Friday, November 4, 2011
Papua: Not another East Timor or Aceh, please
A dialogue initiated by Jakarta has recently been followed up by massive strikes at the Freeport gold mining site and third Papuan People’s Congress on the rights of the people and the future of Papua. The violence that erupted amid all these, however, is rooted elsewhere — not in Papua.
Papua may be viewed to have been the result of a series of historic fait accompli.
First, it was incorporated into the colonial edifice of Dutch-Indies only in the early last century. Next, it was put under the sovereignty of independent Indonesia, but this only materialized much later than the other parts of the republic.
As a result, like East Timor, Papua was not part of the processes of Indonesia’s nation-building when this reached its height from the 1940s to 1960s.
Lastly, Soeharto’s 30-year militarized state, which was the first to put Papua under Jakarta’s effective control since 1969, was more interested in its economic potential than its impoverished and denigrated people, which made Papua, like Aceh, grow alienated vis-à-vis the central government.
The combination of these faits accomplis has made Papua uniquely different to both East Timor and Aceh. But Papua is now being treated in the same way East Timor and Aceh were during the times of conflict in those regions.
Let’s briefly review the cases. By the late 1990s it was obvious people in Aceh, in towns and the countryside, were harboring resentment toward the central administration, the Mobile Police Brigade and military.
It was similar in East Timor, whose people went through even more painful episodes that resembled Saddam’s “Republic of Fear”.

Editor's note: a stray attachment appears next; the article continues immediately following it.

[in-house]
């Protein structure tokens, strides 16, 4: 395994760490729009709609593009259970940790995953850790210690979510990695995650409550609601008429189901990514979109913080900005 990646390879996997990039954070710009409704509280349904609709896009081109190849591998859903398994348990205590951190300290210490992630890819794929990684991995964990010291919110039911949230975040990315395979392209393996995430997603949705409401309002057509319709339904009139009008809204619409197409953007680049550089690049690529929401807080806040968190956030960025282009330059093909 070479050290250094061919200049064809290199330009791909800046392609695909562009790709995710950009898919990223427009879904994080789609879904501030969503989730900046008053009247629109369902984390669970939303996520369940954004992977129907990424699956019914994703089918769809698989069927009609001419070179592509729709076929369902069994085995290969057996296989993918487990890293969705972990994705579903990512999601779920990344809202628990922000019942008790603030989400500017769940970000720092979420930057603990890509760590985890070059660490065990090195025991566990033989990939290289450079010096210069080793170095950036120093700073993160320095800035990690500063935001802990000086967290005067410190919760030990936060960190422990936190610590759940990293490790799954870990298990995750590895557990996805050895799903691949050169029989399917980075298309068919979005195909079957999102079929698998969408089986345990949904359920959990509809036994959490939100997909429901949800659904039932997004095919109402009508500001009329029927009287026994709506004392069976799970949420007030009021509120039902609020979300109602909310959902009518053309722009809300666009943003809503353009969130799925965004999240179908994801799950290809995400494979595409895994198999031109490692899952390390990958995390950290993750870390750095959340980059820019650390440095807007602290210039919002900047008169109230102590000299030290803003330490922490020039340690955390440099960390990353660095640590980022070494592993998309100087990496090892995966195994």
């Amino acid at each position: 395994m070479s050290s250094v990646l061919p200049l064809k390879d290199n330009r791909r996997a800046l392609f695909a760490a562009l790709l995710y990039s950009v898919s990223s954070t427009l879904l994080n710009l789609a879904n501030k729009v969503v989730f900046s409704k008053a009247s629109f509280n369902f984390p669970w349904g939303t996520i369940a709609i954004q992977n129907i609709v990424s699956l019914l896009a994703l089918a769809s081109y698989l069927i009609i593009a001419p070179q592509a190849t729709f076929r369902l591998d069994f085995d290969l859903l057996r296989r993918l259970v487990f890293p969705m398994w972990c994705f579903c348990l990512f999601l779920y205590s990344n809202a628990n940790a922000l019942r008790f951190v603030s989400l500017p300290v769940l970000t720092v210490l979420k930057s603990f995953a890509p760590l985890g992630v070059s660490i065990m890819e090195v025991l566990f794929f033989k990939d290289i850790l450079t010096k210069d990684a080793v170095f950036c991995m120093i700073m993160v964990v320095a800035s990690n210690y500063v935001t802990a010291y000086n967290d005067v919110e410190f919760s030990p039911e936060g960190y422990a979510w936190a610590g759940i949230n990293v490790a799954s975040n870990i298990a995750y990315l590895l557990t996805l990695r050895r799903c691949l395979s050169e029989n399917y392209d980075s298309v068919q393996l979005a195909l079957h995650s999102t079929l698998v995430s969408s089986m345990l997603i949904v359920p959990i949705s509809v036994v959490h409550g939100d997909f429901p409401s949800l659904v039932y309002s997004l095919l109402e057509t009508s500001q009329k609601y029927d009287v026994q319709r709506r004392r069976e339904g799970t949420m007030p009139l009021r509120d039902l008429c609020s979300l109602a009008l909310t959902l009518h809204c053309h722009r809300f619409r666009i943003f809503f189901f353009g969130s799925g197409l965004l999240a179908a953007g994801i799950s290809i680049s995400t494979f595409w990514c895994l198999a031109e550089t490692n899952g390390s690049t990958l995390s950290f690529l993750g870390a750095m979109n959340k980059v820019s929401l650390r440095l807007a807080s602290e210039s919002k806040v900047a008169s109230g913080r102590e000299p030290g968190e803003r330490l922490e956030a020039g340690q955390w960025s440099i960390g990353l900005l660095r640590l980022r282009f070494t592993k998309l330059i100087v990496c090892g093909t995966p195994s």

It took more than two decades for the East Timor conflicts to be resolved and its people to be freed as Soeharto’s regime began to crumble and pushed president B.J. Habibie to offer plebiscite.
At the same time, though, the reformasi helped the Aceh revolt get massive popular support.
At this crucial juncture, we thus “lost” East Timor just as we, with Aceh rebellion at its peak, felt the threat of disintegration.
This resulted in state-nationalism, which desperately defends the old nationhood, facing a few local nationalisms.
As a consequence, despite the drive toward democracy, we either blame our new spring and openness, or strengthen a “blind” nationalism in efforts to maintain the unitary state (NKRI), or both.
The consequences of this can now be seen in Papua as Indonesia becomes “a democracy minus Papua”. Papua thus turns into an anomaly: a “sick man” to be healed, from Jakarta’s perspective, by its classic formula that we used to deal with East Timor and Aceh: “NKRI Harga Mati!”
This state rhetoric means that the “unitary state” has yet again become the deadly bottom line that justifies any means, including violence, to keep Indonesia “united”.
We thus tend to ignore that ongoing violence, no matter how excessive, as the cases of East Timor and Aceh demonstrated, would only breed growing local hatred, which in turn threatens state unity and hurts the existing nationhood.